The list of sustainable projects could go on: LEED certified buildings, green rooftop, student projects in the “green pods” aka McKee Hall, native flora plantings around buildings, a trayless cafeteria and energy-efficient vehicle fleets. It’s all part of a commitment to being good stewards of the available resources.

“We’re not just talking about it in the classroom,” says Jim Zaffiro, professor of political science and a champion of sustainability on campus. “We are modeling our commitment to sustainability. It’s fair to say Central is a national leader in sustainability education across the curriculum.” He cites the many opportunities for students to go beyond class work, for instance conducting research on sustainability and working with community partners on issues related to social justice.

The idea is that students will take what they’ve learned and apply it in their chosen profession. Zaffiro says, “We’re saying, ‘go, become whatever you want, and use this extra training to make an impact.’”

Solar Renaissance

A company forges a new path in renewable energy.

Solar modules from Silicon Energy are designed to fit into a structure's design.

Solar modules from Silicon Energy are designed to fit into a structure’s design.

Everything in Gary Shaver’s life seems to be preparing him for this moment. As president of Silicon Energy, a company near Seattle that manufactures high-quality solar modules, Shaver is facing a challenge: how to make people understand that not all solar is created equal.

Silicon Energy manufactures American-made solar modules and is a prime example of a company at the forefront of what Shaver calls enviro-economics — “the opportunity to draw environmental and economic causes together,” he says.

How did this 1989 Central grad end up at the helm of a solar company that wants to change the world? His path is in some ways extraordinary, but in other ways perfectly captures the essence of a liberal arts education that allows for lifelong learning and constant adaptation.

Shaver grew up in Ottumwa, Iowa, and majored in biology at Central. He studied abroad in Wales. After college, Shaver spent two years teaching English in China and studied Chinese, then moved to Japan where he lived for five years, again teaching English and studying Japanese. After returning to the U.S. he completed a law degree at Seattle University, also picking up a master’s in international business at the same time. However, Shaver says, “It became clear to me that while the practice of law is an important thing, it wasn’t going to be enough.” Shaver wanted to “do something that’s good for the world.”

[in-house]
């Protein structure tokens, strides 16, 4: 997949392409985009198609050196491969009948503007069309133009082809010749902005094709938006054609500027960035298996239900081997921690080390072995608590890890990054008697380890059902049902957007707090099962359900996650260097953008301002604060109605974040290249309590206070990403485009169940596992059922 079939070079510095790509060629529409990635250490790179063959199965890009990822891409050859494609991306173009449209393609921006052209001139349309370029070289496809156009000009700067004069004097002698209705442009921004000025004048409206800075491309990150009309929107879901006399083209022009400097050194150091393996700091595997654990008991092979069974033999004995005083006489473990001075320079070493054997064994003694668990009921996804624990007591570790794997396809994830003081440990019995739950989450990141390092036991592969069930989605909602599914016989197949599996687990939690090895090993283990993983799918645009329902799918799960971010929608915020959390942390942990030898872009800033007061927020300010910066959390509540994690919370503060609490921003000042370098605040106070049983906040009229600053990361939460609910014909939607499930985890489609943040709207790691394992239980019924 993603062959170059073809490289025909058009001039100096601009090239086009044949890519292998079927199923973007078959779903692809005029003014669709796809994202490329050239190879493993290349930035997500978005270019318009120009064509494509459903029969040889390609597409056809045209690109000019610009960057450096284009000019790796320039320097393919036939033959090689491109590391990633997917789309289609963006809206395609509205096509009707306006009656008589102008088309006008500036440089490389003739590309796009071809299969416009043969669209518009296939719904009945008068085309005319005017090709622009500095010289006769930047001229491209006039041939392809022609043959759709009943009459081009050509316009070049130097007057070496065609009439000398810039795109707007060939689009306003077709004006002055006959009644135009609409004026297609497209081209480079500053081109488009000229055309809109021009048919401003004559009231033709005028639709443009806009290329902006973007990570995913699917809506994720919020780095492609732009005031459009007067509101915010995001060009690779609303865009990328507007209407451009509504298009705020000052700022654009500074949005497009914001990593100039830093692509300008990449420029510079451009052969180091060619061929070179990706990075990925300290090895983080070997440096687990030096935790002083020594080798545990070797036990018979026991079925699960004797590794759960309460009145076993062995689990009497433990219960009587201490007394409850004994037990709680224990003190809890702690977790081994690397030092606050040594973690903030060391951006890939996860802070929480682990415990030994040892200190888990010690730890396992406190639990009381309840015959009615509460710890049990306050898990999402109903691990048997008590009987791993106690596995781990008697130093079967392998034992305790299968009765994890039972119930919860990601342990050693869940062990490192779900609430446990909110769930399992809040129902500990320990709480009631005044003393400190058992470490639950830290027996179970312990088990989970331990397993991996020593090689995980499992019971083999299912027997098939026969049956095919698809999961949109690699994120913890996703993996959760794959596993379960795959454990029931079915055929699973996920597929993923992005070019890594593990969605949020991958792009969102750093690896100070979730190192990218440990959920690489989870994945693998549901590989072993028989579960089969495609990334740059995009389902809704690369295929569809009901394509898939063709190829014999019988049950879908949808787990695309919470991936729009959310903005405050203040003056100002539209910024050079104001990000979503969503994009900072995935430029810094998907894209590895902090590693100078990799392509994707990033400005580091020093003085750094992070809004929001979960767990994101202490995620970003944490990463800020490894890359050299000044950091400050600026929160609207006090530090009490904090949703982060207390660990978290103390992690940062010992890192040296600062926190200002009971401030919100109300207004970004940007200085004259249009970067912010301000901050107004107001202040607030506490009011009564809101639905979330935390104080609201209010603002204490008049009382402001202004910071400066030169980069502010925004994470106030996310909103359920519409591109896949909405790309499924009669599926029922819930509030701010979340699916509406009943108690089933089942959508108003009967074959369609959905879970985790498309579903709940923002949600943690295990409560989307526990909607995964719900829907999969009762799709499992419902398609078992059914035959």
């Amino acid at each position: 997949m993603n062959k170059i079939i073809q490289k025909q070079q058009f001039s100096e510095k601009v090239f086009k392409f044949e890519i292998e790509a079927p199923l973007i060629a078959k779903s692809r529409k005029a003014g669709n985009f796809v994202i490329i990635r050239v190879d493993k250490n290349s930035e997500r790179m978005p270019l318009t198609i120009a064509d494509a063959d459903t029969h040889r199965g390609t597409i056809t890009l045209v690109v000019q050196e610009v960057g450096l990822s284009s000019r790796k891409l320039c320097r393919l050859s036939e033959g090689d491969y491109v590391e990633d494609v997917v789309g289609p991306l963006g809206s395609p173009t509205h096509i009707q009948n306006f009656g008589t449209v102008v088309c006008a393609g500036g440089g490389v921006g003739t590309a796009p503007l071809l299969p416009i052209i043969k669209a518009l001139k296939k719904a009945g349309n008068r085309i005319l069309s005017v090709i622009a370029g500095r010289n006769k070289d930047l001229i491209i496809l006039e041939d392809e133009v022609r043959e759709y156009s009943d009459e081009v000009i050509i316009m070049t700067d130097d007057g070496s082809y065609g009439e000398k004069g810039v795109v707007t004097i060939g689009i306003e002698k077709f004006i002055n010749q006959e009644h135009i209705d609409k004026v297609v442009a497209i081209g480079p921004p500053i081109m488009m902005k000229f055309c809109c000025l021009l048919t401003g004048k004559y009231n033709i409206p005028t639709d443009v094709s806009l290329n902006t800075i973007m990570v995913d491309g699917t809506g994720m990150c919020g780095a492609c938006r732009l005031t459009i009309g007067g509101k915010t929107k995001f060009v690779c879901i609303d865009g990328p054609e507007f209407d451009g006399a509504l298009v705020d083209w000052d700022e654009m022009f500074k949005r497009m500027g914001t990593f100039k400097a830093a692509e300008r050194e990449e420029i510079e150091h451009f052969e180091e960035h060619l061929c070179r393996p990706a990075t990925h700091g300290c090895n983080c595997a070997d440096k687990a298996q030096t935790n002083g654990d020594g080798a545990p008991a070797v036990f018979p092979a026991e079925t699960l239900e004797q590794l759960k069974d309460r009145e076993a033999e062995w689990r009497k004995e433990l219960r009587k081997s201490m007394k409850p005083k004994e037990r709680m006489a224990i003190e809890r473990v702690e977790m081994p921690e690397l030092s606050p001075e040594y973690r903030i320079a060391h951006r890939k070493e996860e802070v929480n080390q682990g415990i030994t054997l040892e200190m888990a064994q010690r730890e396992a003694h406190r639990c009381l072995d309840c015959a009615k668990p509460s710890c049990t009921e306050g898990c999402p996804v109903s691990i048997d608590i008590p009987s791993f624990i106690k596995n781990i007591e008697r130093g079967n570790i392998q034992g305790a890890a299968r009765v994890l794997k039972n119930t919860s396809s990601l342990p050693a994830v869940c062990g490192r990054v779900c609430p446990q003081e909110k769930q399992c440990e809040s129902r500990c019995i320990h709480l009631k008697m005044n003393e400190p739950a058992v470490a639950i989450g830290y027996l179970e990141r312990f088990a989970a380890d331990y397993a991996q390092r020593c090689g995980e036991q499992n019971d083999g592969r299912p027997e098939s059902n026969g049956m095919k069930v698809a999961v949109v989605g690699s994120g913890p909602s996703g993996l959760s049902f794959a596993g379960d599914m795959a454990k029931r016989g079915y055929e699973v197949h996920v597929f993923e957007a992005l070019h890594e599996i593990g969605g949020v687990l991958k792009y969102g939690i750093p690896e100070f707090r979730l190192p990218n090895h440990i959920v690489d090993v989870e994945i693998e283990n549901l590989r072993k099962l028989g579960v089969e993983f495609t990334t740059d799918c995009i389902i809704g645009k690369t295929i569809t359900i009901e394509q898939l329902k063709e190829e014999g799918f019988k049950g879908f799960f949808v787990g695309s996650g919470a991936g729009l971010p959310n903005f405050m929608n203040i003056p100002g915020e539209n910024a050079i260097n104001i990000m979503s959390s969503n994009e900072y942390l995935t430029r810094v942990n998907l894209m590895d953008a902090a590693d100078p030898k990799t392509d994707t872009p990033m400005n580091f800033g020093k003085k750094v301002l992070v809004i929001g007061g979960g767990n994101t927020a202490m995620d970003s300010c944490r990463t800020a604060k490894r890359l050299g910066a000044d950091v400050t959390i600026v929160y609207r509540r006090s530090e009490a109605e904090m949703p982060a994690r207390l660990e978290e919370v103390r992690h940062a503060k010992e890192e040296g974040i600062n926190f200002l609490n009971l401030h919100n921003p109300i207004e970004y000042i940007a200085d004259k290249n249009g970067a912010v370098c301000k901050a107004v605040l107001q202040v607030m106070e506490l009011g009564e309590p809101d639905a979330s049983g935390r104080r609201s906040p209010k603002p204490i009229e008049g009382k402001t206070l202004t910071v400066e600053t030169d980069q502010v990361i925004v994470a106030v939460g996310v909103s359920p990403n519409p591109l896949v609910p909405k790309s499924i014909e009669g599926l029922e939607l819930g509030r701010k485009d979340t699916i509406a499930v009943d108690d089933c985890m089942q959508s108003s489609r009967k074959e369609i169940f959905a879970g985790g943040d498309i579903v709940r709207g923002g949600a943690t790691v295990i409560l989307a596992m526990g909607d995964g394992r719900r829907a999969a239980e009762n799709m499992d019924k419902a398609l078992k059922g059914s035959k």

He was restless to make an impact, a feeling he remembered from his days back in college as president of SCATE (Students Concerned About The Environment). Shaver has always been drawn to environmental topics, and during law school he worked with a professor to write a paper for the United Nations Educational, Scientific and Cultural Organization (UNESCO) on the protection of water facilities under international law. The paper focused on how, in the case of a pooled resource, like water, “historically very few people extract the wealth from that supply using the labors of the many,” Shaver says. He became interested in the idea of social justice and how resources are allocated and started asking the question, “What’s a resource that can’t be controlled by a small group to the detriment of the majority of society?”

He worked on legislation in the state of Washington to develop local renewable energy manufacturing, and when it didn’t pass he took a job as general manager of SunEarth, a solar thermal manufacturer in Southern California. Then, the legislation in Washington passed, and he got the call: “How would you like to run a solar company?” Shaver said yes.

His company, Silicon Energy, set to work building a highly durable and innovative PV (photovoltaics) module. Manufactured in the U.S., it has won international awards for innovation and contribution to the solar industry and outperformed all other modules in testing at the National Renewable Energy Laboratory (NREL). It is also designed to be attractive, fitting into a home or business’ setting through integration into things like awnings, patio covers or carports. The modules are very strong — they can withstand category five hurricanes.